Photo courtesy of Ralph Baxter.
When Ralph Baxter joined the inaugural class of Legal Rebels in 2009, he was the CEO and chairman of Orrick Herrington & Sutcliffe. Just a year into the biggest recession since the Great Depression, he caught the ABA Journal’s attention through his initiatives that took Orrick from a domestic, California-based firm to an international heavyweight while navigating economic turbulence.
“The financial crisis really did put a spotlight on how valuable the changes we already had made were,” Baxter says. The firm had already created an independent operations center in West Virginia, saving money in both rent and salaries. They had also changed the career paths of associates, modifying the traditional lockstep system in order to better allocate work and add more value to the firm.
“At Orrick, we had already embraced change” before the recession, he says, “and it was a real advantage for us.”
Since leaving the firm in 2013—after 23 years as chairman—he has gone on to consult with law firms looking to improve their business and service models, sit on the board of LegalZoom and run for the U.S. House of Representatives as a Democrat from West Virginia in 2018. While he lost in the primary, he believes his experience at Orrick gave him lessons members of Congress could benefit from, including how to lead. A major theme of his campaign was that he was a proven job creator due to his decision to open Orrick’s back office in Wheeling, West Virginia.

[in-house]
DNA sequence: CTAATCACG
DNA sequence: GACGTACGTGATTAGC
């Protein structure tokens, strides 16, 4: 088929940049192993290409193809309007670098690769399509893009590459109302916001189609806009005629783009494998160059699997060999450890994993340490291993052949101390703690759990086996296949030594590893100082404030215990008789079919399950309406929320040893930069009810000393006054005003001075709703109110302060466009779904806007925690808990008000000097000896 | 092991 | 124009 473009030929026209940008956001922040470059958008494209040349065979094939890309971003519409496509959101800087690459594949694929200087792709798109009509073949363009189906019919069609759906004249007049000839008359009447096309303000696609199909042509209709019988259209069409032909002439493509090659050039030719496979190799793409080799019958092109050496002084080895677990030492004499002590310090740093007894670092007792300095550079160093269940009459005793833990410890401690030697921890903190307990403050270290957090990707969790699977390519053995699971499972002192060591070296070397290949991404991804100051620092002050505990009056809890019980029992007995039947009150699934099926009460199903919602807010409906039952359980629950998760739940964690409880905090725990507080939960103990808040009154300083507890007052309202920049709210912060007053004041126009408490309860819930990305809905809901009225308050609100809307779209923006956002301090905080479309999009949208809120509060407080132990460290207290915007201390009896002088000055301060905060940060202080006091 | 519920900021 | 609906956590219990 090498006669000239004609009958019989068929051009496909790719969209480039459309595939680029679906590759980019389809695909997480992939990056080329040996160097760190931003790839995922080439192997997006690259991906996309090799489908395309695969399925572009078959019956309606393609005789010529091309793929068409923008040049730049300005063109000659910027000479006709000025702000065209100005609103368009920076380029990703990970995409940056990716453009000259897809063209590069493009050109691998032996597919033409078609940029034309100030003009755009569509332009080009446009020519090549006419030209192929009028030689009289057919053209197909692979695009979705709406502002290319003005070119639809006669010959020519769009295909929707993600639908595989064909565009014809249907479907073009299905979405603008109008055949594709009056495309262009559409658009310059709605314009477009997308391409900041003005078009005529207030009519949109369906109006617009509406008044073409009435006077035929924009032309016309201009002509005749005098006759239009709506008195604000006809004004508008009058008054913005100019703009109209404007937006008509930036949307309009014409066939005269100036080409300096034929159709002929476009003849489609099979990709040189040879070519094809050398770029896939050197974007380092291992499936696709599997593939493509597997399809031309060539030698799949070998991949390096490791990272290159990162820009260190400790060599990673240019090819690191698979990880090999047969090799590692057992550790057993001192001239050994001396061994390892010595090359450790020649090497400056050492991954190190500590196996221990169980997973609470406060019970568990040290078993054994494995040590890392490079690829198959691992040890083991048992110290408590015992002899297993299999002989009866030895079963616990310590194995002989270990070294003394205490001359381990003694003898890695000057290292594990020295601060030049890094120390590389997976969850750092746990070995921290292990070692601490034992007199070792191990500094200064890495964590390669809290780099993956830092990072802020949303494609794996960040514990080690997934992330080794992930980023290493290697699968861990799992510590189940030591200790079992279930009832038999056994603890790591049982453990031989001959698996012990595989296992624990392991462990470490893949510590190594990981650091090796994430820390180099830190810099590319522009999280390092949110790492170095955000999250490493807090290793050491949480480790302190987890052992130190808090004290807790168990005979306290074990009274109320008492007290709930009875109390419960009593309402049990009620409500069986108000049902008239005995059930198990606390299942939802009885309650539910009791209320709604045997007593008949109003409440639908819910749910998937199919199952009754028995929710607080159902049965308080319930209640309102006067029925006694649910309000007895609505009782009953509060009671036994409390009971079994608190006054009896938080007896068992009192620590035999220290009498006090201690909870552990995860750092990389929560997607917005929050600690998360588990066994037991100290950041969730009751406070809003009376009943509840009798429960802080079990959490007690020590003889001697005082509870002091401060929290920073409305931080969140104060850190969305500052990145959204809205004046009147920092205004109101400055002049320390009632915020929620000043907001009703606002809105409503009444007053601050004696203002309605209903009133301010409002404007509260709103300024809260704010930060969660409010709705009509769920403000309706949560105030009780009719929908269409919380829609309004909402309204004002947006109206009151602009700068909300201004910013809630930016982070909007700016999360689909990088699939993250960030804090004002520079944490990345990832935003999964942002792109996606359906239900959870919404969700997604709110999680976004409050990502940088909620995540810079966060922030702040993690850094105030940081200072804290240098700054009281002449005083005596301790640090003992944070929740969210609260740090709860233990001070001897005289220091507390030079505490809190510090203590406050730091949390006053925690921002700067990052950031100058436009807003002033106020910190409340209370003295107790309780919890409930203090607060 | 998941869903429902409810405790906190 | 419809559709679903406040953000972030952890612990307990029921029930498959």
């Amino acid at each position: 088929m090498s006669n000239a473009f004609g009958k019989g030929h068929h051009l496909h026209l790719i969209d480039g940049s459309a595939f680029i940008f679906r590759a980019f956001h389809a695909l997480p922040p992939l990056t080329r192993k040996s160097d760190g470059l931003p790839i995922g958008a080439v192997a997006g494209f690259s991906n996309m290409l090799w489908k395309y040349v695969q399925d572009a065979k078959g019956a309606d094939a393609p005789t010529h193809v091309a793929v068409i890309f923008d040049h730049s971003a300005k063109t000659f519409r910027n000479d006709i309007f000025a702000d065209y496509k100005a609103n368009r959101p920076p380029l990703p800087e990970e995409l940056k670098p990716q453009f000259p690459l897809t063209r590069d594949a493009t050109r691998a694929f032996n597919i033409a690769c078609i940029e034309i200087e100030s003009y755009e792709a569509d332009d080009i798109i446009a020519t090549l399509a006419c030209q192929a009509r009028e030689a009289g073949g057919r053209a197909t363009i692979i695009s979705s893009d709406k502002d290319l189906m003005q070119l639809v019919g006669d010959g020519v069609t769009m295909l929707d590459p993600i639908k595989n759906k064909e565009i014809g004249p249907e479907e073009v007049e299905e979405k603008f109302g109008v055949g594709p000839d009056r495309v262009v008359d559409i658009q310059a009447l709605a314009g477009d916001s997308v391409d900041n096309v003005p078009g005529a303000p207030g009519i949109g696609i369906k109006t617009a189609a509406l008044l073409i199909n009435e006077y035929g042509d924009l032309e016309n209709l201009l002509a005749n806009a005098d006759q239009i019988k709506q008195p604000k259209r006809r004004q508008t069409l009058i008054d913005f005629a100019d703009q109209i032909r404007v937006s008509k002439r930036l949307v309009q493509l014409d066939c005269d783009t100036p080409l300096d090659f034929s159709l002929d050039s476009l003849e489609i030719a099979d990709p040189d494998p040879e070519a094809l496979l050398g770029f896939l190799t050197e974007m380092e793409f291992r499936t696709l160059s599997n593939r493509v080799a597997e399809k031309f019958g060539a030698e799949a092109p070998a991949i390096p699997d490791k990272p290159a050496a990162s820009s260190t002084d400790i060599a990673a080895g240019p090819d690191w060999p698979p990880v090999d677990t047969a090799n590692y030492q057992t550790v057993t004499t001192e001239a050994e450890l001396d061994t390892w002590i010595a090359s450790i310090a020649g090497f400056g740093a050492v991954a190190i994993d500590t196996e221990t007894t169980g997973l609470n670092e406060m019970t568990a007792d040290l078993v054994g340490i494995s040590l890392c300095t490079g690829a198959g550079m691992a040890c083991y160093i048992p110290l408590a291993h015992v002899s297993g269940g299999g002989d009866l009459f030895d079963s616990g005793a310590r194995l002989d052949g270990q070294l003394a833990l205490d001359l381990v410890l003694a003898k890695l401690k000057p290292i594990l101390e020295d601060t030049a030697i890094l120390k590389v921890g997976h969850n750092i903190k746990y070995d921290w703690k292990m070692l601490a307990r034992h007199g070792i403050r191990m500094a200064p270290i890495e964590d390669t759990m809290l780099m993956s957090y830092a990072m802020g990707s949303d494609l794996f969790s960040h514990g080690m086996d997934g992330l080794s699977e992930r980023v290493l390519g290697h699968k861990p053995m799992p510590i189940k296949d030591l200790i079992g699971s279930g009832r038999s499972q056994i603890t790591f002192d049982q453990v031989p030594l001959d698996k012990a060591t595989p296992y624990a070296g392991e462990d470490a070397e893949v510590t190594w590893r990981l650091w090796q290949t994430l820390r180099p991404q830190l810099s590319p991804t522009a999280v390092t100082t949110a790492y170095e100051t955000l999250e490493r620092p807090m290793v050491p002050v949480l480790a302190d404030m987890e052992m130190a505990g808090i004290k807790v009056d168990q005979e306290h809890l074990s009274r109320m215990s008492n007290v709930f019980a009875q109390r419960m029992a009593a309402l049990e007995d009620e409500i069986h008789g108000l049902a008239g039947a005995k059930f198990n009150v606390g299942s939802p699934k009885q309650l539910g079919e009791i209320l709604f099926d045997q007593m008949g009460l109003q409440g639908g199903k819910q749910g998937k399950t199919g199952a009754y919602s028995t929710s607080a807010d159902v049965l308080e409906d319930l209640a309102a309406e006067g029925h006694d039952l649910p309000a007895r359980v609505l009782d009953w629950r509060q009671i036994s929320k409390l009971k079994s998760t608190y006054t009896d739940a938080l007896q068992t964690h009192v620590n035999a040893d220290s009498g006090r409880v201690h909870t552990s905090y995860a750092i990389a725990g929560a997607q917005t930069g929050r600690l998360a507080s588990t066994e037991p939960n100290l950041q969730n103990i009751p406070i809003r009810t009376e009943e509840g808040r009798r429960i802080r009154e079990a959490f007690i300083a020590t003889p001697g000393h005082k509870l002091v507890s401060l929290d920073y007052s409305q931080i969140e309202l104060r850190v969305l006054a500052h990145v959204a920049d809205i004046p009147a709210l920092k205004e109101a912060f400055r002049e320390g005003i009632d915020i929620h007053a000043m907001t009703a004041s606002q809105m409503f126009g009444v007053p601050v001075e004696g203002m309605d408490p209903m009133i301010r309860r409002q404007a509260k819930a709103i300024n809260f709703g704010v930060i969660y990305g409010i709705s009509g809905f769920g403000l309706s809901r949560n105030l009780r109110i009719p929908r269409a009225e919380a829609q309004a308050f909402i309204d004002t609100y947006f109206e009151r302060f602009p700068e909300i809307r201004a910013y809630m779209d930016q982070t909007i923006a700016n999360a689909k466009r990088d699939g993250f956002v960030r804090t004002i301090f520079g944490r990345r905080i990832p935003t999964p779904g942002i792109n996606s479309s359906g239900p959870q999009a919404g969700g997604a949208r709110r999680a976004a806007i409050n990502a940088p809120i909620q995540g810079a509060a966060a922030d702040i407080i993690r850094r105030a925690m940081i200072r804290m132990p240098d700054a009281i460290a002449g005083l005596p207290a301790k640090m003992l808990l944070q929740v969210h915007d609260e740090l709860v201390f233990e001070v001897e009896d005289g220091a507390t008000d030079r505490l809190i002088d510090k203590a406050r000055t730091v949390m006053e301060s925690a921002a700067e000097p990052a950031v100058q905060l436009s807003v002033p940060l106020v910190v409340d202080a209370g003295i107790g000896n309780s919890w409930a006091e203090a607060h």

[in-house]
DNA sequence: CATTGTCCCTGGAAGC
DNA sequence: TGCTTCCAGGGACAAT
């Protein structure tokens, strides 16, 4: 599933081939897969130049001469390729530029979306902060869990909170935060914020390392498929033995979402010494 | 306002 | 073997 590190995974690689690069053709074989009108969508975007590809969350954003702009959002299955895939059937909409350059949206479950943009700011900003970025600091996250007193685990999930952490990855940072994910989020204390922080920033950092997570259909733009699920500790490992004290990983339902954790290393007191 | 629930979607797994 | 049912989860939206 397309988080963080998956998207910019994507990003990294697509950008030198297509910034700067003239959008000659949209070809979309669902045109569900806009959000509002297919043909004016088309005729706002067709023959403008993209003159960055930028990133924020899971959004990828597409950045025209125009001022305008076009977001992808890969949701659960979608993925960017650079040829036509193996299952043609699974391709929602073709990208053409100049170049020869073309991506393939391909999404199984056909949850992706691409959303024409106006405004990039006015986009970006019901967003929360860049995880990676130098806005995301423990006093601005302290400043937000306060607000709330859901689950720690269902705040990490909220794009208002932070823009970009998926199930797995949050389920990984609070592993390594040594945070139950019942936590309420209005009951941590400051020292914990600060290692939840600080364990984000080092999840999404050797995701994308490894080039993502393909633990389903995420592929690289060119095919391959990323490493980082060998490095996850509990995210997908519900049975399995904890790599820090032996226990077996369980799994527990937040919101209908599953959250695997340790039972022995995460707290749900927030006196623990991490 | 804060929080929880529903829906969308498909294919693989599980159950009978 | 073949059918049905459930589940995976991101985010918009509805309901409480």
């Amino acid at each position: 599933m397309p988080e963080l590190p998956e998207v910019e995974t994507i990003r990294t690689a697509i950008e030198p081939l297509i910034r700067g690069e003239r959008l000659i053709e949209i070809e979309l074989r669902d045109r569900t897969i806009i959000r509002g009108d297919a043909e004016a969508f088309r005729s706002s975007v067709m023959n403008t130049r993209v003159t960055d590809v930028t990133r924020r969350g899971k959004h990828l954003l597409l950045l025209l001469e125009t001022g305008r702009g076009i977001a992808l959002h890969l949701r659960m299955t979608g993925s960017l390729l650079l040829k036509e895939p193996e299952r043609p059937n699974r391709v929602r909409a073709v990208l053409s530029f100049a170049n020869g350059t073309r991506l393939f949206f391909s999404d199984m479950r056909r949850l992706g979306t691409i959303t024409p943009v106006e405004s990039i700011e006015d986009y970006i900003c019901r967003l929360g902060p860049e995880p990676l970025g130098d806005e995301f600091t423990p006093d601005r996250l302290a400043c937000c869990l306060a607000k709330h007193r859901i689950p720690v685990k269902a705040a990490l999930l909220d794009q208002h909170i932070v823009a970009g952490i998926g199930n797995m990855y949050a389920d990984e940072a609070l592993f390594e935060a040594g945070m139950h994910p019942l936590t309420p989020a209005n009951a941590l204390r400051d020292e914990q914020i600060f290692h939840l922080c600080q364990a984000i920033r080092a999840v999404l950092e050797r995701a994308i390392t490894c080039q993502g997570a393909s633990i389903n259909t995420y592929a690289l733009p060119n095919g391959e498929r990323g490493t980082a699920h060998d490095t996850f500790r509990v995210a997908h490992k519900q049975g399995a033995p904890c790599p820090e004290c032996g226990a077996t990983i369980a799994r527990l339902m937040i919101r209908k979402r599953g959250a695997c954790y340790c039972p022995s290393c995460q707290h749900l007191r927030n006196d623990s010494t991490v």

In the decade since becoming a Legal Rebel, he acknowledges that there’s a more robust conversation around innovation and change in the legal field, but there’s still plenty of work to be done.
“There’s not nearly as much true innovation in terms of the way that legal services are delivered,” he says. As a consequence, clients are restless and a substantial number of people can’t access legal counsel. “We have a long way to go in making real change,” he says.
That’s not to say there aren’t bright spots. He names the Corporate Legal Operations Consortium (CLOC) as an organization that is focused on improving legal services for corporate clients.
“They are sincerely and deliberately focused on stimulating change,” he believes. He sees the members of the organization optimizing how legal services are delivered to corporate clients and improving corresponding business models.
Even with a more robust legal innovation scene and post-recession market forces, he’s surprised to see large firms continue to raise their rates and that clients haven’t been more assertive that firms change their business models, which keeps legal costs high. He believes that data, process design and technology could improve the quality of their services at a better rate for clients while still maintaining an adequate return for partners.
With a long view, he strikes a tone of optimism as he thinks about where the profession has been and where he thinks it’s headed.
“It’s going to become progressively more commonplace that everyone expects change,” he says, “and that will make it more likely that change will occur.”
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